DISCUSSION

The comparison of the results after sling procedures is difficult since the studies evaluate populations of different patients, especially those with recurrent stress urinary incontinence and the series of comparative studies are so small. The objective cure rate was 88.7% whereas the subjective cure rate was 84.1%, comparable to the literature data that showed objective cure rates from 61 to 100% and subjective cure rates from 73 to 93% (1).

Some authors had shown better rates of objective and subjective cure, besides fewer incidences of complications, with the surgery of Burch (6). A review comparing the treatment of the stress urinary incontinence by sling to other techniques such as abdominal and laparoscopic colposuspension, suspension with needle and anterior repair showed no significant differences (7).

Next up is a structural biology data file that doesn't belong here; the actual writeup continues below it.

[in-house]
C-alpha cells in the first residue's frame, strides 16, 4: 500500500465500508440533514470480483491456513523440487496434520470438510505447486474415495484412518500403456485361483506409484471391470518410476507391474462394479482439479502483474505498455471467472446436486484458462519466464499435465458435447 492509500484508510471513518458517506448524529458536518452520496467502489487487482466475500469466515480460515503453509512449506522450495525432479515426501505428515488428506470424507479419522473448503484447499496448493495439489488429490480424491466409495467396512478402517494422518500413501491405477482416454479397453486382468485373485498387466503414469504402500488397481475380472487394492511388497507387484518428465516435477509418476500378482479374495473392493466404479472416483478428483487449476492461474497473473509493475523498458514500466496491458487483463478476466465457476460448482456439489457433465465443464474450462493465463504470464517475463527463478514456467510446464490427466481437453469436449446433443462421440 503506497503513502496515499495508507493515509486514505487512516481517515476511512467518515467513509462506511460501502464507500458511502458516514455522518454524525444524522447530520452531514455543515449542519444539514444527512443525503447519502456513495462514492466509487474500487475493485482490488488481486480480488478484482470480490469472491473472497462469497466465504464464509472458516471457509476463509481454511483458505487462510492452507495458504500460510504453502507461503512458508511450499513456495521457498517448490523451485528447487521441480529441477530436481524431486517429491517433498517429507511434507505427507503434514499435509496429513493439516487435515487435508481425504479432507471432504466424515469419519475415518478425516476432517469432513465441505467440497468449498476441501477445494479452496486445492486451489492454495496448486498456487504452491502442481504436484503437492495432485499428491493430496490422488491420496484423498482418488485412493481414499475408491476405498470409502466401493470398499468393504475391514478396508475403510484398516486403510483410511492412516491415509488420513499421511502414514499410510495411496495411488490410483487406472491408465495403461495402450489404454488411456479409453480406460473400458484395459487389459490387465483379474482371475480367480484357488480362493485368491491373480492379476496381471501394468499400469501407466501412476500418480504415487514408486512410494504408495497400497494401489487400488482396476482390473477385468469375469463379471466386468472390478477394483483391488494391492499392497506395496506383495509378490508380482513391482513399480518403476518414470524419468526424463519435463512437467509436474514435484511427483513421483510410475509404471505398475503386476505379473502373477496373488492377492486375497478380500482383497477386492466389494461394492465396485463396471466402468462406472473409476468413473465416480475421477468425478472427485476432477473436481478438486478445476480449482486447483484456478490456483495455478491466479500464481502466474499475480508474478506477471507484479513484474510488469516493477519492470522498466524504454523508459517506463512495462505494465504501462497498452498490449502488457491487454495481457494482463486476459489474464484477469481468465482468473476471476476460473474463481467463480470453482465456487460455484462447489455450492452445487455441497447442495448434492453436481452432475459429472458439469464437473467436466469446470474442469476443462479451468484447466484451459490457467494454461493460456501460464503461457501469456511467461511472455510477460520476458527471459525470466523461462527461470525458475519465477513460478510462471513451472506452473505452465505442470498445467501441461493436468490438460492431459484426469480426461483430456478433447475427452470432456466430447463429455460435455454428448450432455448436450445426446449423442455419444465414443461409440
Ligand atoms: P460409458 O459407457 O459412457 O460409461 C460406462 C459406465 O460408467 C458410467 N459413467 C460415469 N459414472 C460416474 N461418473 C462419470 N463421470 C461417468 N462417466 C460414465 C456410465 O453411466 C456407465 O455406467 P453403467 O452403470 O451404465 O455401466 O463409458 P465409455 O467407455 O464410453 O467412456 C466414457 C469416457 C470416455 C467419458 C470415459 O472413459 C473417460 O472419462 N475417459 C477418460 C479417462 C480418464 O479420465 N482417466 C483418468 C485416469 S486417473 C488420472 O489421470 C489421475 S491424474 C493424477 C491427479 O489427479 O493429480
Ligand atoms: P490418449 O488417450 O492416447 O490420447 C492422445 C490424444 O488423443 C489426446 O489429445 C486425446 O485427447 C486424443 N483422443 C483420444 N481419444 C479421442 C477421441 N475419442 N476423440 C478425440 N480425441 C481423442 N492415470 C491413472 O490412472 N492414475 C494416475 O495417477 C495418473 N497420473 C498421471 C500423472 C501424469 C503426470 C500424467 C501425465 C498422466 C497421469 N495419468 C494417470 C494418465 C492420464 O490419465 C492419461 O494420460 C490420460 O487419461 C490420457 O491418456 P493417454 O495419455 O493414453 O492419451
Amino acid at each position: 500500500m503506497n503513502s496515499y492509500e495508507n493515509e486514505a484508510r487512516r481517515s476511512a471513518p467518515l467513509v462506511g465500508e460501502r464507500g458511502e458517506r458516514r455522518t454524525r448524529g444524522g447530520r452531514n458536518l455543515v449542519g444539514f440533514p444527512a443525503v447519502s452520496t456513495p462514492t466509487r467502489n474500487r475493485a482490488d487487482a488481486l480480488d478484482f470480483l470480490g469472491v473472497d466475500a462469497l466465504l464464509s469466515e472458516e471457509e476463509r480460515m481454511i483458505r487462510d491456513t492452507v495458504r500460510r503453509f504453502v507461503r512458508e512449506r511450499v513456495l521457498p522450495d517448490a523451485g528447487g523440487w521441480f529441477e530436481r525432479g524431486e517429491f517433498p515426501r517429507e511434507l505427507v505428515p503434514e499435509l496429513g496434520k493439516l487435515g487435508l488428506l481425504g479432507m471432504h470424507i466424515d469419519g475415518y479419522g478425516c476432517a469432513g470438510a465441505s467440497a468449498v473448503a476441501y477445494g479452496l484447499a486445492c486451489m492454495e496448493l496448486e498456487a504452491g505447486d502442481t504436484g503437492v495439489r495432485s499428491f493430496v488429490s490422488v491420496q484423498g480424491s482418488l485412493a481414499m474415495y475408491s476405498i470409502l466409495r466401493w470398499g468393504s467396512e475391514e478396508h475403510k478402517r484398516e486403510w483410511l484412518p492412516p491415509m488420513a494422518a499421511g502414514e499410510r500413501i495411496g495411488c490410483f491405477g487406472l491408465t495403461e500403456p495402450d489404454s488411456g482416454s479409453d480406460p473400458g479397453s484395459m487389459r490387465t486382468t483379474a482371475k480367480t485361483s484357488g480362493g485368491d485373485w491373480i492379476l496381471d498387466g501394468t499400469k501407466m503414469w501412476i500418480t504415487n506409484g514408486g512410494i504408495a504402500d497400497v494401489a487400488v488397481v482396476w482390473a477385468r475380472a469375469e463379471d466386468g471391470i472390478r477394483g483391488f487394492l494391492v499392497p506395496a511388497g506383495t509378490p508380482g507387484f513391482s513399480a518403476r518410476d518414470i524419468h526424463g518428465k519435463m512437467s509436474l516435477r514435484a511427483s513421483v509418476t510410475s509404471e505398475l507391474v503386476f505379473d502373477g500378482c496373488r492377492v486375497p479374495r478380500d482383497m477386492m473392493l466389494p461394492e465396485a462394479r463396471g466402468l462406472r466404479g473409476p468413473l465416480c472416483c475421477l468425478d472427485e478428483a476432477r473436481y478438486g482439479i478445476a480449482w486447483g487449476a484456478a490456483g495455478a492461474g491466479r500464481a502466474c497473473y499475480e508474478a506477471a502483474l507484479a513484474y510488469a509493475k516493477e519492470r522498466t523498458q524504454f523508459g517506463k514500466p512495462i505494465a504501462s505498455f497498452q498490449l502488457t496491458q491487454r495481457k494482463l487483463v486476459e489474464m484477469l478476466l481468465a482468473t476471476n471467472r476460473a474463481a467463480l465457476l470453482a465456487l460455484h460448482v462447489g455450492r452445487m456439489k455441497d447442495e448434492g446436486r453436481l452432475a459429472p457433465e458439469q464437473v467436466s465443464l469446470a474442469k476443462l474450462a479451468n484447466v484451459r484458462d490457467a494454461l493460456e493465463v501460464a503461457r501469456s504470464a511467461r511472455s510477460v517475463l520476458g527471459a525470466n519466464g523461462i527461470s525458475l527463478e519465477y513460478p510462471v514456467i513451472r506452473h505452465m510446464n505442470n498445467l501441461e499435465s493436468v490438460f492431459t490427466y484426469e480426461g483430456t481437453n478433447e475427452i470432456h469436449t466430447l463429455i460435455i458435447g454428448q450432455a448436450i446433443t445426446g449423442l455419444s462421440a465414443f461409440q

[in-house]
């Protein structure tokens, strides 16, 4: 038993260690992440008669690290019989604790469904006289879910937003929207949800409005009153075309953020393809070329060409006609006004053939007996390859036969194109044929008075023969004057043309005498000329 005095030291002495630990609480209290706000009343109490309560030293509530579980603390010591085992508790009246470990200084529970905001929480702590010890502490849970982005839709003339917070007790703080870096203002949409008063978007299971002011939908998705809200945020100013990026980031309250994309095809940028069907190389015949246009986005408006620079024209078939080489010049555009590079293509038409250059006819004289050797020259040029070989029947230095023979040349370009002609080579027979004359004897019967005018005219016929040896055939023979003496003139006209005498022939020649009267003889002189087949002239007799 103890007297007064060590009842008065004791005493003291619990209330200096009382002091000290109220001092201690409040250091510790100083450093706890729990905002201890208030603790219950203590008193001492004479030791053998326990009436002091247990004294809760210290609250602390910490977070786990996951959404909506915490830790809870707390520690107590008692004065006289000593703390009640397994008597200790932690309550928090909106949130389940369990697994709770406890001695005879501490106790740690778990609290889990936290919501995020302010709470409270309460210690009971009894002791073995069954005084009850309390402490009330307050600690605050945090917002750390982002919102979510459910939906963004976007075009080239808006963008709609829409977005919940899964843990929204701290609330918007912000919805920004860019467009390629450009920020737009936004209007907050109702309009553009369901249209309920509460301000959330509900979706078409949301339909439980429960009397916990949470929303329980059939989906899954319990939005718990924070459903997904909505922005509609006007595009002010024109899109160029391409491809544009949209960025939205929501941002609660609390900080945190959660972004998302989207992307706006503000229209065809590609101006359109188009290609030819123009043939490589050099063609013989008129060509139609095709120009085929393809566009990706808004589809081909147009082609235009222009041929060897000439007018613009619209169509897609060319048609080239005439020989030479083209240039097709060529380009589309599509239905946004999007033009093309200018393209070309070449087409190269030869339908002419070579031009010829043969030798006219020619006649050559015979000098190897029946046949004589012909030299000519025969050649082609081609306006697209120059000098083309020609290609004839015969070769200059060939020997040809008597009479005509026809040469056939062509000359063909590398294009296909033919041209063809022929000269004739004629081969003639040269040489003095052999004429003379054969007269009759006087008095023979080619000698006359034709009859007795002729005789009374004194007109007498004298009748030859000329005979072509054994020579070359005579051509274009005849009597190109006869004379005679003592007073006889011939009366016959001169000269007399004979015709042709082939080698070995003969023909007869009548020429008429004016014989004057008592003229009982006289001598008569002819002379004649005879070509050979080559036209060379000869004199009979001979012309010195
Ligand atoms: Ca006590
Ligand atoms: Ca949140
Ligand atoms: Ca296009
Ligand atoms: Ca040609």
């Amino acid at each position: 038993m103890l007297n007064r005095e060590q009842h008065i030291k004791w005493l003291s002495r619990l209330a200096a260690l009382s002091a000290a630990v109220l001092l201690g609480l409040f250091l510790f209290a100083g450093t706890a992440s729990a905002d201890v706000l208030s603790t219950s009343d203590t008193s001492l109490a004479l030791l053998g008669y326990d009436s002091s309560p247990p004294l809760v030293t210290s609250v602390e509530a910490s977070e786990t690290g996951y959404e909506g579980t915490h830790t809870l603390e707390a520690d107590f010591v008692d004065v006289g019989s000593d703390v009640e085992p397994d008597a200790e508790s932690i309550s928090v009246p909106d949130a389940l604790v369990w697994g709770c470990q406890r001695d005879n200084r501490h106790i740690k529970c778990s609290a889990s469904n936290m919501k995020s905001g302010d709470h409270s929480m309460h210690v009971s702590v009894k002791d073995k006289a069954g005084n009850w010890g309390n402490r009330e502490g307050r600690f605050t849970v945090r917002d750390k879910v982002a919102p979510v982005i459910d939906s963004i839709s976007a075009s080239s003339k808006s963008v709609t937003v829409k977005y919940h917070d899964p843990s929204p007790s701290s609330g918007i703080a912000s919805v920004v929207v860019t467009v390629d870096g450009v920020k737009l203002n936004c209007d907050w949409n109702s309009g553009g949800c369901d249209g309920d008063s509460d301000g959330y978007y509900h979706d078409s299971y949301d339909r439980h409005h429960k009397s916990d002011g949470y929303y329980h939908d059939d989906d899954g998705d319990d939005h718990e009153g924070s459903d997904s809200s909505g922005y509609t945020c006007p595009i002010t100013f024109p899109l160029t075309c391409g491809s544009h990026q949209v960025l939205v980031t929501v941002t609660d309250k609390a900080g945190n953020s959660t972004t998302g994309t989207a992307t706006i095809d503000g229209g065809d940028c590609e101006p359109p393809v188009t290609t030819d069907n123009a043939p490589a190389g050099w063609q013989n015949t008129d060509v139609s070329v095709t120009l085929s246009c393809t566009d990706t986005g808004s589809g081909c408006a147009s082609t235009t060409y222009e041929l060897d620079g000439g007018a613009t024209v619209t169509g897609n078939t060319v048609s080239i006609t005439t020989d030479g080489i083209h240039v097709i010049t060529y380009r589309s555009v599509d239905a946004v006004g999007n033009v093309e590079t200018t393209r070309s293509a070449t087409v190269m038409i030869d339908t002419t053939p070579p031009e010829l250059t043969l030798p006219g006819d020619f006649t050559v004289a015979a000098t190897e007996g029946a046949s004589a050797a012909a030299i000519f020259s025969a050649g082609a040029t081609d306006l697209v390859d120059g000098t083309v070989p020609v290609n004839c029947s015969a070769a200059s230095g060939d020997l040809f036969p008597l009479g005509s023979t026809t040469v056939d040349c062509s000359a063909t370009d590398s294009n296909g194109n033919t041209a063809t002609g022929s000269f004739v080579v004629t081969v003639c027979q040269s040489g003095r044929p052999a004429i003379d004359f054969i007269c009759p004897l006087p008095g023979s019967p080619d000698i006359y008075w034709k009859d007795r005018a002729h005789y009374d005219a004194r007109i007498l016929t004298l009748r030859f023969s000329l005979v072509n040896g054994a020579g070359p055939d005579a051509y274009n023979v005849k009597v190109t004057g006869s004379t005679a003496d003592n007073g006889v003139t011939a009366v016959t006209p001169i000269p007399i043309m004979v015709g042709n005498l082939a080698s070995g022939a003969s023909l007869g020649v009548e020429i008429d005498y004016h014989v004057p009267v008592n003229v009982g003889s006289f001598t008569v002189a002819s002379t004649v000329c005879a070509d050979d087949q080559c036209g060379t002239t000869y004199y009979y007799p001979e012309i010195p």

There is little data regarding the long-term results. The recurrence of symptoms, when present, usually occurs in the first six months, and is usually secondary to the degeneration of the strip or loss of the sutures. After this period the success of the surgery is known to last for many years (8,9). The mean follow-up of our patients was 24.8 ± 7.1 months (3 - 38 months). The results of sling in the treatment of urethral deficiency and urethral hypermobility in a long follow-up, with a mean time of 42 months (0.5 - 134 months) have shown a rate of objective cure of 97% and voiding dysfunction of 41%. Improvement of the quality of life occurred in 88% and improvement of the urinary continence occurred in 84% of the patients. When asked if they would submit to this procedure again, 82% of patients answered yes (10).